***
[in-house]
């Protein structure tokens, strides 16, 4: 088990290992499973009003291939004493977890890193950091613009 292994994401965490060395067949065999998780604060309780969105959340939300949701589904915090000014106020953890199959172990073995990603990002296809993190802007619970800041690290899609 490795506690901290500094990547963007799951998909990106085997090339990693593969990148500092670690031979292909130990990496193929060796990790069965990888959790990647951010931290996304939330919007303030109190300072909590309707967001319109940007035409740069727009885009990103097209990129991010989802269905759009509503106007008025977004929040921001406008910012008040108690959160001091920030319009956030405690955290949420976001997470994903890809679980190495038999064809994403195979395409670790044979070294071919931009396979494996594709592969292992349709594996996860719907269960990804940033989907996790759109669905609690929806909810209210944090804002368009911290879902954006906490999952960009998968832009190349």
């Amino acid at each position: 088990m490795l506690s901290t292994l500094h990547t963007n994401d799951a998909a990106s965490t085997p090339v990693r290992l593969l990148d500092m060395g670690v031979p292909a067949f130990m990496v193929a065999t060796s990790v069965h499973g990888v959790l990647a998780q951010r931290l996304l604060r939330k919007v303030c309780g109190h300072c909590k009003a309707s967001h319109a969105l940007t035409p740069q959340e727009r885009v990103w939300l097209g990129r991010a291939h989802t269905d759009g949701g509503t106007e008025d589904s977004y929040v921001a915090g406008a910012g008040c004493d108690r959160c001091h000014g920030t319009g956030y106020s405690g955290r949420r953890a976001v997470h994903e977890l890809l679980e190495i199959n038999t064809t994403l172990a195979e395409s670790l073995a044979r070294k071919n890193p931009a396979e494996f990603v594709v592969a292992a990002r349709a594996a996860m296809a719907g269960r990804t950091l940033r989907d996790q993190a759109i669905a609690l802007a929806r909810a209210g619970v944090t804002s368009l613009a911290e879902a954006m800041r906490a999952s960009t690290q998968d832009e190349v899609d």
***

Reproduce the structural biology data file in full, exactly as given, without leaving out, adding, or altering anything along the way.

[in-house]
């Protein structure tokens, strides 16, 4: 088990290992499973009003291939004493977890890193950091613009 292994994401965490060395067949065999998780604060309780969105959340939300949701589904915090000014106020953890199959172990073995990603990002296809993190802007619970800041690290899609 490795506690901290500094990547963007799951998909990106085997090339990693593969990148500092670690031979292909130990990496193929060796990790069965990888959790990647951010931290996304939330919007303030109190300072909590309707967001319109940007035409740069727009885009990103097209990129991010989802269905759009509503106007008025977004929040921001406008910012008040108690959160001091920030319009956030405690955290949420976001997470994903890809679980190495038999064809994403195979395409670790044979070294071919931009396979494996594709592969292992349709594996996860719907269960990804940033989907996790759109669905609690929806909810209210944090804002368009911290879902954006906490999952960009998968832009190349």
């Amino acid at each position: 088990m490795l506690s901290t292994l500094h990547t963007n994401d799951a998909a990106s965490t085997p090339v990693r290992l593969l990148d500092m060395g670690v031979p292909a067949f130990m990496v193929a065999t060796s990790v069965h499973g990888v959790l990647a998780q951010r931290l996304l604060r939330k919007v303030c309780g109190h300072c909590k009003a309707s967001h319109a969105l940007t035409p740069q959340e727009r885009v990103w939300l097209g990129r991010a291939h989802t269905d759009g949701g509503t106007e008025d589904s977004y929040v921001a915090g406008a910012g008040c004493d108690r959160c001091h000014g920030t319009g956030y106020s405690g955290r949420r953890a976001v997470h994903e977890l890809l679980e190495i199959n038999t064809t994403l172990a195979e395409s670790l073995a044979r070294k071919n890193p931009a396979e494996f990603v594709v592969a292992a990002r349709a594996a996860m296809a719907g269960r990804t950091l940033r989907d996790q993190a759109i669905a609690l802007a929806r909810a209210g619970v944090t804002s368009l613009a911290e879902a954006m800041r906490a999952s960009t690290q998968d832009e190349v899609d």